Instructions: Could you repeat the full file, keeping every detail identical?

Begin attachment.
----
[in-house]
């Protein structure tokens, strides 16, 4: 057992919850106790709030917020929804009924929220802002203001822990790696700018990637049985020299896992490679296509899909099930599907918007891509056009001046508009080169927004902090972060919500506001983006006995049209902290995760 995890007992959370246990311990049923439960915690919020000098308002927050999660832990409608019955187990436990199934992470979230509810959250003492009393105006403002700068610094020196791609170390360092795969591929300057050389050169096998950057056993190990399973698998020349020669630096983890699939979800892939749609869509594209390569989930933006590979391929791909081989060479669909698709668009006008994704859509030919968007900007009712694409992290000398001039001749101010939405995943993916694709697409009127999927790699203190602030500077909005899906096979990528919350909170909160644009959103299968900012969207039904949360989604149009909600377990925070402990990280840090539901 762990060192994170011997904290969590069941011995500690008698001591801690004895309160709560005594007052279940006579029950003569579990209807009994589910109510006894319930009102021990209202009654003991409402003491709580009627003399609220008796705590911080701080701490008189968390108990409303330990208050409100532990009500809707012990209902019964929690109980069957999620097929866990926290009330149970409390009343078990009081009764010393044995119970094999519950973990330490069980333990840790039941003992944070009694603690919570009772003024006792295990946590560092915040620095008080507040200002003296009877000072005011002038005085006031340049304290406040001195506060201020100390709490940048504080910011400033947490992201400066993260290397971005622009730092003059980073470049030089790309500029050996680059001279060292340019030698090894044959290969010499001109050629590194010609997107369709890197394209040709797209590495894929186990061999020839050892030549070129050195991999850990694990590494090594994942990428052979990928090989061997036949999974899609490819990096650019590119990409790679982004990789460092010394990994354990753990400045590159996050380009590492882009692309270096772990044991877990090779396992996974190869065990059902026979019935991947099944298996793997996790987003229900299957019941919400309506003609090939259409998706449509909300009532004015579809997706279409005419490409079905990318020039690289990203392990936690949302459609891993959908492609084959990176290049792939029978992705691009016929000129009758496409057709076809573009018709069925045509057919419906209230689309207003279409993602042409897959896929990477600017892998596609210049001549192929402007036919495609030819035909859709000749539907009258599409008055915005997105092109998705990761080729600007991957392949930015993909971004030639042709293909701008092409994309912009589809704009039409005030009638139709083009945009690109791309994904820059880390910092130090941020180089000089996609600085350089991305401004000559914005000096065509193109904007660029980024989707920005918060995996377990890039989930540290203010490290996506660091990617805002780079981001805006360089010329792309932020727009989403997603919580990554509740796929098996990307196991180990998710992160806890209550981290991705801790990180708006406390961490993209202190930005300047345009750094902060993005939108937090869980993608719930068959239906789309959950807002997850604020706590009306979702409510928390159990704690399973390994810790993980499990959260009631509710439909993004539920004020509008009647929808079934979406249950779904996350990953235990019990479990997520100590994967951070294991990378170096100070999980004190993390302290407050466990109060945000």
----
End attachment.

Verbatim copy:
[in-house]
């Protein structure tokens, strides 16, 4: 057992919850106790709030917020929804009924929220802002203001822990790696700018990637049985020299896992490679296509899909099930599907918007891509056009001046508009080169927004902090972060919500506001983006006995049209902290995760 995890007992959370246990311990049923439960915690919020000098308002927050999660832990409608019955187990436990199934992470979230509810959250003492009393105006403002700068610094020196791609170390360092795969591929300057050389050169096998950057056993190990399973698998020349020669630096983890699939979800892939749609869509594209390569989930933006590979391929791909081989060479669909698709668009006008994704859509030919968007900007009712694409992290000398001039001749101010939405995943993916694709697409009127999927790699203190602030500077909005899906096979990528919350909170909160644009959103299968900012969207039904949360989604149009909600377990925070402990990280840090539901 762990060192994170011997904290969590069941011995500690008698001591801690004895309160709560005594007052279940006579029950003569579990209807009994589910109510006894319930009102021990209202009654003991409402003491709580009627003399609220008796705590911080701080701490008189968390108990409303330990208050409100532990009500809707012990209902019964929690109980069957999620097929866990926290009330149970409390009343078990009081009764010393044995119970094999519950973990330490069980333990840790039941003992944070009694603690919570009772003024006792295990946590560092915040620095008080507040200002003296009877000072005011002038005085006031340049304290406040001195506060201020100390709490940048504080910011400033947490992201400066993260290397971005622009730092003059980073470049030089790309500029050996680059001279060292340019030698090894044959290969010499001109050629590194010609997107369709890197394209040709797209590495894929186990061999020839050892030549070129050195991999850990694990590494090594994942990428052979990928090989061997036949999974899609490819990096650019590119990409790679982004990789460092010394990994354990753990400045590159996050380009590492882009692309270096772990044991877990090779396992996974190869065990059902026979019935991947099944298996793997996790987003229900299957019941919400309506003609090939259409998706449509909300009532004015579809997706279409005419490409079905990318020039690289990203392990936690949302459609891993959908492609084959990176290049792939029978992705691009016929000129009758496409057709076809573009018709069925045509057919419906209230689309207003279409993602042409897959896929990477600017892998596609210049001549192929402007036919495609030819035909859709000749539907009258599409008055915005997105092109998705990761080729600007991957392949930015993909971004030639042709293909701008092409994309912009589809704009039409005030009638139709083009945009690109791309994904820059880390910092130090941020180089000089996609600085350089991305401004000559914005000096065509193109904007660029980024989707920005918060995996377990890039989930540290203010490290996506660091990617805002780079981001805006360089010329792309932020727009989403997603919580990554509740796929098996990307196991180990998710992160806890209550981290991705801790990180708006406390961490993209202190930005300047345009750094902060993005939108937090869980993608719930068959239906789309959950807002997850604020706590009306979702409510928390159990704690399973390994810790993980499990959260009631509710439909993004539920004020509008009647929808079934979406249950779904996350990953235990019990479990997520100590994967951070294991990378170096100070999980004190993390302290407050466990109060945000």